Kenya’s Central Bank Holds Rates, Puts Easing on Table

• The Central Bank of Kenya (CBK) re-opened two 20-year bonds namely, FXD1/2012/20 ( 17.9 years to maturity) and FXD1/2019/20 (11.4 years to maturity) to raise KES.30Bn.

The Central Bank of Kenya on Wednesday left the benchmark interest rate unchanged at 7 per cent for the ninth time.

However, it said it stands ready to take additional measures in order to support the economy hit by the Coronavirus (Covid-19) pandemic.

“The Committee noted that inflation expectations remained well anchored within the target range, and the economy continued to operate below its potential level,” said Dr Patrick Njoroge in an emailed statement on the decisions taken by the central bank’s Monetary Policy Committee (MPC).

The hold in the benchmark lending rate was largely in line with broad market expectations.

“The MPC will closely monitor the impact of the policy measures, as well as developments in the global and domestic economy and stands ready to take additional measures as necessary,” Njoroge said.

The MPC noted that the leading indicators for the economy point to a relatively strong gross domestic product (GDP) recovery in the first half of 2021, mainly supported by the strong performance of construction, information and communication, education, and real estate sectors.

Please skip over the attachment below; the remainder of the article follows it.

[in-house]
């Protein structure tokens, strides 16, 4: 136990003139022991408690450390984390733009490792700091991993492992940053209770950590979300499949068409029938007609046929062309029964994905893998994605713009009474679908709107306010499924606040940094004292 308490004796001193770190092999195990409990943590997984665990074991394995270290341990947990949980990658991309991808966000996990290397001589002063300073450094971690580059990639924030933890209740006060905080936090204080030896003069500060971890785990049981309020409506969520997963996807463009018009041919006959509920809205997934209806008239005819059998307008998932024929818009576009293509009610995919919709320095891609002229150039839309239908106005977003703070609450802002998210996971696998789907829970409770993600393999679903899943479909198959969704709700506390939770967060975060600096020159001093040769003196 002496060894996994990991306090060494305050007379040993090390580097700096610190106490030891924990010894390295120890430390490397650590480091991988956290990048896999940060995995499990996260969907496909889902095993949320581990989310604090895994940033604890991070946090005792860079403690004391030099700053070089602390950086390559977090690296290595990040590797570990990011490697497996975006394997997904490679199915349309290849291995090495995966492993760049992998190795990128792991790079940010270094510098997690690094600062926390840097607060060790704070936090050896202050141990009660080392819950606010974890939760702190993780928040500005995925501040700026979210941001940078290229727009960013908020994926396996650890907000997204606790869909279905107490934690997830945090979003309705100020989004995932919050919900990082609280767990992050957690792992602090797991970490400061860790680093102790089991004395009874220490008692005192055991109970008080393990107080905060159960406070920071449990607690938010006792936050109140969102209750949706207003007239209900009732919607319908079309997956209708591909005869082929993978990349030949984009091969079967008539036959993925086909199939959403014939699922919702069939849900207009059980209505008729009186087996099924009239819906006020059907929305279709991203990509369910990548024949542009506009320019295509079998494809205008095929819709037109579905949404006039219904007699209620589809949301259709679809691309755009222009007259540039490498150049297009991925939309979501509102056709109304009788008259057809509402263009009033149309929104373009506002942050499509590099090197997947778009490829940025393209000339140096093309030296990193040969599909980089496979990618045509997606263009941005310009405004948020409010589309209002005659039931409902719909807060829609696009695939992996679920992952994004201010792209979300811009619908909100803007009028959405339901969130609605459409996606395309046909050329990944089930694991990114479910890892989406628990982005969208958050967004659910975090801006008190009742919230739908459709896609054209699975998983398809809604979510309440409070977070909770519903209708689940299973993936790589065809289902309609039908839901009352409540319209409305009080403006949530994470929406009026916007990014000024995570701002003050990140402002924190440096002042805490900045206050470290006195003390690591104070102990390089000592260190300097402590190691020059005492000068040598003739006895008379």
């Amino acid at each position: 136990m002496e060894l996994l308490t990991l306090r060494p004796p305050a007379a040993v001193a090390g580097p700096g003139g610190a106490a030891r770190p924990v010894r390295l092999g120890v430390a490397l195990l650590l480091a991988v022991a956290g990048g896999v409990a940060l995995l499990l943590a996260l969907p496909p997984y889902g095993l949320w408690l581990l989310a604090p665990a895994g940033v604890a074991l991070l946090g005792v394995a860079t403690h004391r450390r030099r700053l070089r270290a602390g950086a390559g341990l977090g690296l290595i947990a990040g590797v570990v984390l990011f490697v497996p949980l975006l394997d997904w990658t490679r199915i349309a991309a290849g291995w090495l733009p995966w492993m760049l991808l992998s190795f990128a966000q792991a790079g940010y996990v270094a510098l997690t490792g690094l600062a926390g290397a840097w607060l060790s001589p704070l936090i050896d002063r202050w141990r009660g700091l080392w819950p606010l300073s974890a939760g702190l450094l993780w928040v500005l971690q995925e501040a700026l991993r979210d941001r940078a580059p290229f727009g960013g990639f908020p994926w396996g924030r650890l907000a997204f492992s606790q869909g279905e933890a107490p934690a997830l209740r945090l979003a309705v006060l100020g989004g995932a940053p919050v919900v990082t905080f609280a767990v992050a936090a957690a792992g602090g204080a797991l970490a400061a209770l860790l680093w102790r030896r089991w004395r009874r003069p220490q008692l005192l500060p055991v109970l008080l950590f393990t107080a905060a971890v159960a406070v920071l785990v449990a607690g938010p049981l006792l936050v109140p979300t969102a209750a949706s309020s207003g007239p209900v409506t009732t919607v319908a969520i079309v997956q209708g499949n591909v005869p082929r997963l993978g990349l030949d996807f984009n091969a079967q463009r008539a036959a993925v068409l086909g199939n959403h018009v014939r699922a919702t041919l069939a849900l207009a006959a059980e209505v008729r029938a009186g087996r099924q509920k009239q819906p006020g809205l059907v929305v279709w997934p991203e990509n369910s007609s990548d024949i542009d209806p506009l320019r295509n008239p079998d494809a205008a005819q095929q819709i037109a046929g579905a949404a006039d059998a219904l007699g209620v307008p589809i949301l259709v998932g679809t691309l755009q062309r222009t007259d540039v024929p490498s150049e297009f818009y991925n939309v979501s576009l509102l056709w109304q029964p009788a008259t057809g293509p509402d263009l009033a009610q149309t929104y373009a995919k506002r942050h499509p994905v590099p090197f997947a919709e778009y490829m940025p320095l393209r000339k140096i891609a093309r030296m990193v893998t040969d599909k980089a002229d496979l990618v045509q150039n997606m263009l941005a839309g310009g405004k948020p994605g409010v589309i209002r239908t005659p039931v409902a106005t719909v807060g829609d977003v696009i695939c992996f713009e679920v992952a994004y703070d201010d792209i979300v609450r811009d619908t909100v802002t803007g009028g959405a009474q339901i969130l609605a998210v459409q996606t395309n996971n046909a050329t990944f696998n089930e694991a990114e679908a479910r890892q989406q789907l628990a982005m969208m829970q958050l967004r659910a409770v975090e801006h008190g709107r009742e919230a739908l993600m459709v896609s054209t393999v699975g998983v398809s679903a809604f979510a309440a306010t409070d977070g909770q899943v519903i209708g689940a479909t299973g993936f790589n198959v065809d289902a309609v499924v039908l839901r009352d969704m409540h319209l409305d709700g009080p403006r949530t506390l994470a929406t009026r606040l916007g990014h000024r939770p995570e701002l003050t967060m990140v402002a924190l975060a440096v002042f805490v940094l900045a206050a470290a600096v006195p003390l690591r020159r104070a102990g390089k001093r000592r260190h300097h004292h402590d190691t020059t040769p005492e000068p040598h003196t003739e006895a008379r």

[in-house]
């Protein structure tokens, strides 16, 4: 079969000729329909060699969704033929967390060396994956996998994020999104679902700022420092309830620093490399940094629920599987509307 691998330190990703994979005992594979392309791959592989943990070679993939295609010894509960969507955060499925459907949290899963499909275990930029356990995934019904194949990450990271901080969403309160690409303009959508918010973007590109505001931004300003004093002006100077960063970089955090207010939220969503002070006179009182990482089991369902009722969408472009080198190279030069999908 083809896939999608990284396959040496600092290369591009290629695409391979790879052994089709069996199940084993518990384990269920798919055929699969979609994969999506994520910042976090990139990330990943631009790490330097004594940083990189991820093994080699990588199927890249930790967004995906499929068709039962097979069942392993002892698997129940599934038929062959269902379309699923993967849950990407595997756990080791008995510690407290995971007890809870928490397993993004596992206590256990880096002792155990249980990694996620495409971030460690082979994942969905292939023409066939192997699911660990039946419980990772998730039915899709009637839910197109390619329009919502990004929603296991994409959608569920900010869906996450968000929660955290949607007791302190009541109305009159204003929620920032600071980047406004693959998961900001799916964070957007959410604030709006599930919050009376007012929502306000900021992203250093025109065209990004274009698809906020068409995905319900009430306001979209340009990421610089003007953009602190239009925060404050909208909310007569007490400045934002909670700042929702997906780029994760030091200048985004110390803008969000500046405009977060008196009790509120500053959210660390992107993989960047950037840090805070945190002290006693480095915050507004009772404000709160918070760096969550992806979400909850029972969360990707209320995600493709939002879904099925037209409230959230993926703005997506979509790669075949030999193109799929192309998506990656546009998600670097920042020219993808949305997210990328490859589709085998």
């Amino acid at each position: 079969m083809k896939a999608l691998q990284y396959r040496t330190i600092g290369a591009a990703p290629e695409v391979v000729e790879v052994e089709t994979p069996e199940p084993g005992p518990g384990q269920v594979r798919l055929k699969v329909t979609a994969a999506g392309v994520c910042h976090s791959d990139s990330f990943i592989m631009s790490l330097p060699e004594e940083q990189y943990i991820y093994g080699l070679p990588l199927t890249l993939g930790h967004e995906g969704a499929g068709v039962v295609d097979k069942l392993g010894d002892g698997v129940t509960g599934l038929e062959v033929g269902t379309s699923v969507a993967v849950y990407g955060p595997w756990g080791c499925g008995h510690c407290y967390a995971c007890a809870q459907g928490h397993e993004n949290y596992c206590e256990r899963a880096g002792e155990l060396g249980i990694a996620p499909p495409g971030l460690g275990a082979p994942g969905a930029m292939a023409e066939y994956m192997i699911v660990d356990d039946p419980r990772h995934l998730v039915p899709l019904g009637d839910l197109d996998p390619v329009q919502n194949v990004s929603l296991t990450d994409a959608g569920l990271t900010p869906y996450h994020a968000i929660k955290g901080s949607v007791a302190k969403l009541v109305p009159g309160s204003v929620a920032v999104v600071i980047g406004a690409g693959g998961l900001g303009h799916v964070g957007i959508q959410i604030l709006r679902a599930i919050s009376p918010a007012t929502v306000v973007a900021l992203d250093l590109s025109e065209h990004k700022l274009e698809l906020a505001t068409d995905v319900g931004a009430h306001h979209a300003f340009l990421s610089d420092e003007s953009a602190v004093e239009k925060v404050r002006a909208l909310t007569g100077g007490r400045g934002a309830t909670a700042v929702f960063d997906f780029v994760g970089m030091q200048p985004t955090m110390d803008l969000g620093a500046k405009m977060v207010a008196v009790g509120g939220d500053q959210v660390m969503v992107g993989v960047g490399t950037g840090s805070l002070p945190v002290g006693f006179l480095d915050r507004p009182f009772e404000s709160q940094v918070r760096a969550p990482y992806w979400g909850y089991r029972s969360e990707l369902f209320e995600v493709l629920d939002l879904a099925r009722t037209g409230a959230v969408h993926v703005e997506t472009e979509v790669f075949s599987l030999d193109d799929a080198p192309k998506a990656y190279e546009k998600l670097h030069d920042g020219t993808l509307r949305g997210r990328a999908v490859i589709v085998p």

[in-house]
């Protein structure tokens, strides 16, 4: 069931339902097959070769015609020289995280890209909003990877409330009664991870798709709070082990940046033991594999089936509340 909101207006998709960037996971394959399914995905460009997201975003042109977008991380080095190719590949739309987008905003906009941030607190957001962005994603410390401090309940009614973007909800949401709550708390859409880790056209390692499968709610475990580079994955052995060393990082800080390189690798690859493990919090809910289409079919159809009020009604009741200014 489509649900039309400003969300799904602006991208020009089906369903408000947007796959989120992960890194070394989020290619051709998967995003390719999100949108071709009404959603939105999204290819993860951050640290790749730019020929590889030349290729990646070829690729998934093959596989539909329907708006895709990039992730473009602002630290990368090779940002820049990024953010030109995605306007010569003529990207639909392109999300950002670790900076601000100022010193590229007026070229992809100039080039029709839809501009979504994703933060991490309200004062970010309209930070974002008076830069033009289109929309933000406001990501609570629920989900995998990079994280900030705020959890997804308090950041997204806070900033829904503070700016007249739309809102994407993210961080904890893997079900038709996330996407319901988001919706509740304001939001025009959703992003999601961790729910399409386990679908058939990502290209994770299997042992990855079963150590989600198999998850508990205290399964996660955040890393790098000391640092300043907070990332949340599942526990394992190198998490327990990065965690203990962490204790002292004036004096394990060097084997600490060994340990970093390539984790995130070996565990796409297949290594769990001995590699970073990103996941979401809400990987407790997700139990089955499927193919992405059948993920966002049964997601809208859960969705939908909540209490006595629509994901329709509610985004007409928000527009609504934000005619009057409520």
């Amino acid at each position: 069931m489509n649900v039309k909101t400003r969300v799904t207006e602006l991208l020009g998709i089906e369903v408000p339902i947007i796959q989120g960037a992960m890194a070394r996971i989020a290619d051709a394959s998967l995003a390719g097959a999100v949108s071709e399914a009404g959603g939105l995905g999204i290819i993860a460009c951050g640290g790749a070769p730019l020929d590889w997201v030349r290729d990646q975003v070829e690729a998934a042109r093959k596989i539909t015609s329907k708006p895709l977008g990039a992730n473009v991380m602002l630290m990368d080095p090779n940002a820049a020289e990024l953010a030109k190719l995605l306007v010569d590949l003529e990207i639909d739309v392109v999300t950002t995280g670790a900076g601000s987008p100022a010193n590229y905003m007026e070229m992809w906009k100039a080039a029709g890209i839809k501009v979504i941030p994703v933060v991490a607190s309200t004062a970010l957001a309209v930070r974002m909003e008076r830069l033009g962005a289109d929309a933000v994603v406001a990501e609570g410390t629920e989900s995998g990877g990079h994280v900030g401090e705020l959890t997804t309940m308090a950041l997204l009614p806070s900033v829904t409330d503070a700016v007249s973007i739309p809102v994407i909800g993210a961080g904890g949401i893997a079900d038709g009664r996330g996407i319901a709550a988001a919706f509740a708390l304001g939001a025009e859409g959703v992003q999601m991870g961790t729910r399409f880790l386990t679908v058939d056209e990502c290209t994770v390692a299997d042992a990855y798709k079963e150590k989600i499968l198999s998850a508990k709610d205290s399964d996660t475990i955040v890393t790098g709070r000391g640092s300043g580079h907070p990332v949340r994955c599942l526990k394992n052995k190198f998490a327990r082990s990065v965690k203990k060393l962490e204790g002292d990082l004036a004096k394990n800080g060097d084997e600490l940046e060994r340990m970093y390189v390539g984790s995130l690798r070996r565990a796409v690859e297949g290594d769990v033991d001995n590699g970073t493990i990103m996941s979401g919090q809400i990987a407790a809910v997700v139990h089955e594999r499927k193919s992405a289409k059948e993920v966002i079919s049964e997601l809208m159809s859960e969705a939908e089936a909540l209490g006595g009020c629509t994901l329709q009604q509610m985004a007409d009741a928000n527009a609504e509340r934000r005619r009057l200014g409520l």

However, from its Private Sector Market Perceptions Survey, concerns were raised on the continued uncertainties over the pandemic, increased taxes and heightened political activity.

On the other hand, they observed a ‘general optimism about economic growth prospects for the year.

“Respondents attributed this optimism to the continuing vaccinations and easing of COVID-19 containment measures.

Additionally, respondents were optimistic about the expected implementation of measures in the FY 2021/22 Budget, including the economic stimulus programme and the continued investment in infrastructure.” 

It further noted that the foreign exchange reserves, which currently stand at one trillion shillings (about 9.35 billion U.S. dollars) which is equivalent to 5.72 months of import cover and continue to provide adequate cover and a buffer against short-term shocks in the foreign exchange market.

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